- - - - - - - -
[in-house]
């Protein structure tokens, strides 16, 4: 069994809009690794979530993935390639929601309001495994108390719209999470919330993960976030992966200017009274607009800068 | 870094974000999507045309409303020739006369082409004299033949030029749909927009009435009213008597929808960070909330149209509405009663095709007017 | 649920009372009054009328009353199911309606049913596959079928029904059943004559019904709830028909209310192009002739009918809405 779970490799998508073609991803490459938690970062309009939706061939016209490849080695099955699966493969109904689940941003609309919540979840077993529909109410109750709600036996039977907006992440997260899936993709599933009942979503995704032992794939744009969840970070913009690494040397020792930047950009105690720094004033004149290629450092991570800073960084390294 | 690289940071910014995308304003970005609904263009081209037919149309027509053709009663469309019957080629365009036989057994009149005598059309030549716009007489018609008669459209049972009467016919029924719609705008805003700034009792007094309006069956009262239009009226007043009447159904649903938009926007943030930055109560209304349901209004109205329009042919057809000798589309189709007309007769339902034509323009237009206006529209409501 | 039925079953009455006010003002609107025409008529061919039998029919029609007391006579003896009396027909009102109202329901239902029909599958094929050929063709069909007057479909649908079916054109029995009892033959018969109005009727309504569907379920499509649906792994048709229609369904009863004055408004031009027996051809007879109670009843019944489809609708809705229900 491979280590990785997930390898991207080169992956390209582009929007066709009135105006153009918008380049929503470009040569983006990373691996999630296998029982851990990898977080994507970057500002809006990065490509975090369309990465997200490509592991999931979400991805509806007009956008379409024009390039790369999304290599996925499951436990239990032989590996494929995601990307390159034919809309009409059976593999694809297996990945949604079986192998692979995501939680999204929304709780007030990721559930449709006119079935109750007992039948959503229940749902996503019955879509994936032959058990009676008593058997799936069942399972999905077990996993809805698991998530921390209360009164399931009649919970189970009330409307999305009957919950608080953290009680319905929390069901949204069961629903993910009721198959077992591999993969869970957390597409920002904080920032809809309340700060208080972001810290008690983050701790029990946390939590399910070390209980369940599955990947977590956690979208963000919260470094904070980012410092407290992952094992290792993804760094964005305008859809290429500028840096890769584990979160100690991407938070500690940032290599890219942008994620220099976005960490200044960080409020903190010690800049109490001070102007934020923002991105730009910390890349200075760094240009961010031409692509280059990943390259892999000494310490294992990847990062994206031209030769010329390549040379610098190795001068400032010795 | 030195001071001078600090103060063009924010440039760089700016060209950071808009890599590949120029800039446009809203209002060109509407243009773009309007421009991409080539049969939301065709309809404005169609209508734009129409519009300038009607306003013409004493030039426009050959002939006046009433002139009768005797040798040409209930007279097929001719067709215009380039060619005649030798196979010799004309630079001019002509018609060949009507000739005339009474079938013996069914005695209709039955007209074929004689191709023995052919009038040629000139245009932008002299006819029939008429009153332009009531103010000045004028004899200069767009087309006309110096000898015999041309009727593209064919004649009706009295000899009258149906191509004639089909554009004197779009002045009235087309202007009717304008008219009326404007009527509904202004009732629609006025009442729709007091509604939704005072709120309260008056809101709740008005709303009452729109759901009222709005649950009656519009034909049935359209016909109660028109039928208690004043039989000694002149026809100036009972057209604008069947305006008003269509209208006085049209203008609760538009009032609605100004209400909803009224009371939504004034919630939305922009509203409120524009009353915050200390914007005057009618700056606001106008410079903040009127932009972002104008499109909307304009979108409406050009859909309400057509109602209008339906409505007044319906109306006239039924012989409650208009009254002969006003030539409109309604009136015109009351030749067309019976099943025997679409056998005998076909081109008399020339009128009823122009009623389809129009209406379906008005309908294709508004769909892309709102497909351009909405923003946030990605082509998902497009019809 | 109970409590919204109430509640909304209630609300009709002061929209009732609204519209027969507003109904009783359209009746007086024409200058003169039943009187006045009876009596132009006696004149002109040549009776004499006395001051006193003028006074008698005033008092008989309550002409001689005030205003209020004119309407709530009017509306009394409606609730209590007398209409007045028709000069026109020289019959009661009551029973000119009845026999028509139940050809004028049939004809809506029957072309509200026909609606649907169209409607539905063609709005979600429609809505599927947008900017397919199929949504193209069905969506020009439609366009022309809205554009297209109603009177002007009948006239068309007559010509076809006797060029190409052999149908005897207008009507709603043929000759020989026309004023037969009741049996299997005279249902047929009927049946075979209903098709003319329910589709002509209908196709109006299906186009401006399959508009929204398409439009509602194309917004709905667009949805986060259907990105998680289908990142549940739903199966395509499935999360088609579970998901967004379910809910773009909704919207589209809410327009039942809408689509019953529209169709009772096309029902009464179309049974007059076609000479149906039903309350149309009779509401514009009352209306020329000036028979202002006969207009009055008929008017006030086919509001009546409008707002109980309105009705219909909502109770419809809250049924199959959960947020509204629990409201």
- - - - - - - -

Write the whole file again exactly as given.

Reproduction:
[in-house]
């Protein structure tokens, strides 16, 4: 069994809009690794979530993935390639929601309001495994108390719209999470919330993960976030992966200017009274607009800068 | 870094974000999507045309409303020739006369082409004299033949030029749909927009009435009213008597929808960070909330149209509405009663095709007017 | 649920009372009054009328009353199911309606049913596959079928029904059943004559019904709830028909209310192009002739009918809405 779970490799998508073609991803490459938690970062309009939706061939016209490849080695099955699966493969109904689940941003609309919540979840077993529909109410109750709600036996039977907006992440997260899936993709599933009942979503995704032992794939744009969840970070913009690494040397020792930047950009105690720094004033004149290629450092991570800073960084390294 | 690289940071910014995308304003970005609904263009081209037919149309027509053709009663469309019957080629365009036989057994009149005598059309030549716009007489018609008669459209049972009467016919029924719609705008805003700034009792007094309006069956009262239009009226007043009447159904649903938009926007943030930055109560209304349901209004109205329009042919057809000798589309189709007309007769339902034509323009237009206006529209409501 | 039925079953009455006010003002609107025409008529061919039998029919029609007391006579003896009396027909009102109202329901239902029909599958094929050929063709069909007057479909649908079916054109029995009892033959018969109005009727309504569907379920499509649906792994048709229609369904009863004055408004031009027996051809007879109670009843019944489809609708809705229900 491979280590990785997930390898991207080169992956390209582009929007066709009135105006153009918008380049929503470009040569983006990373691996999630296998029982851990990898977080994507970057500002809006990065490509975090369309990465997200490509592991999931979400991805509806007009956008379409024009390039790369999304290599996925499951436990239990032989590996494929995601990307390159034919809309009409059976593999694809297996990945949604079986192998692979995501939680999204929304709780007030990721559930449709006119079935109750007992039948959503229940749902996503019955879509994936032959058990009676008593058997799936069942399972999905077990996993809805698991998530921390209360009164399931009649919970189970009330409307999305009957919950608080953290009680319905929390069901949204069961629903993910009721198959077992591999993969869970957390597409920002904080920032809809309340700060208080972001810290008690983050701790029990946390939590399910070390209980369940599955990947977590956690979208963000919260470094904070980012410092407290992952094992290792993804760094964005305008859809290429500028840096890769584990979160100690991407938070500690940032290599890219942008994620220099976005960490200044960080409020903190010690800049109490001070102007934020923002991105730009910390890349200075760094240009961010031409692509280059990943390259892999000494310490294992990847990062994206031209030769010329390549040379610098190795001068400032010795 | 030195001071001078600090103060063009924010440039760089700016060209950071808009890599590949120029800039446009809203209002060109509407243009773009309007421009991409080539049969939301065709309809404005169609209508734009129409519009300038009607306003013409004493030039426009050959002939006046009433002139009768005797040798040409209930007279097929001719067709215009380039060619005649030798196979010799004309630079001019002509018609060949009507000739005339009474079938013996069914005695209709039955007209074929004689191709023995052919009038040629000139245009932008002299006819029939008429009153332009009531103010000045004028004899200069767009087309006309110096000898015999041309009727593209064919004649009706009295000899009258149906191509004639089909554009004197779009002045009235087309202007009717304008008219009326404007009527509904202004009732629609006025009442729709007091509604939704005072709120309260008056809101709740008005709303009452729109759901009222709005649950009656519009034909049935359209016909109660028109039928208690004043039989000694002149026809100036009972057209604008069947305006008003269509209208006085049209203008609760538009009032609605100004209400909803009224009371939504004034919630939305922009509203409120524009009353915050200390914007005057009618700056606001106008410079903040009127932009972002104008499109909307304009979108409406050009859909309400057509109602209008339906409505007044319906109306006239039924012989409650208009009254002969006003030539409109309604009136015109009351030749067309019976099943025997679409056998005998076909081109008399020339009128009823122009009623389809129009209406379906008005309908294709508004769909892309709102497909351009909405923003946030990605082509998902497009019809 | 109970409590919204109430509640909304209630609300009709002061929209009732609204519209027969507003109904009783359209009746007086024409200058003169039943009187006045009876009596132009006696004149002109040549009776004499006395001051006193003028006074008698005033008092008989309550002409001689005030205003209020004119309407709530009017509306009394409606609730209590007398209409007045028709000069026109020289019959009661009551029973000119009845026999028509139940050809004028049939004809809506029957072309509200026909609606649907169209409607539905063609709005979600429609809505599927947008900017397919199929949504193209069905969506020009439609366009022309809205554009297209109603009177002007009948006239068309007559010509076809006797060029190409052999149908005897207008009507709603043929000759020989026309004023037969009741049996299997005279249902047929009927049946075979209903098709003319329910589709002509209908196709109006299906186009401006399959508009929204398409439009509602194309917004709905667009949805986060259907990105998680289908990142549940739903199966395509499935999360088609579970998901967004379910809910773009909704919207589209809410327009039942809408689509019953529209169709009772096309029902009464179309049974007059076609000479149906039903309350149309009779509401514009009352209306020329000036028979202002006969207009009055008929008017006030086919509001009546409008707002109980309105009705219909909502109770419809809250049924199959959960947020509204629990409201």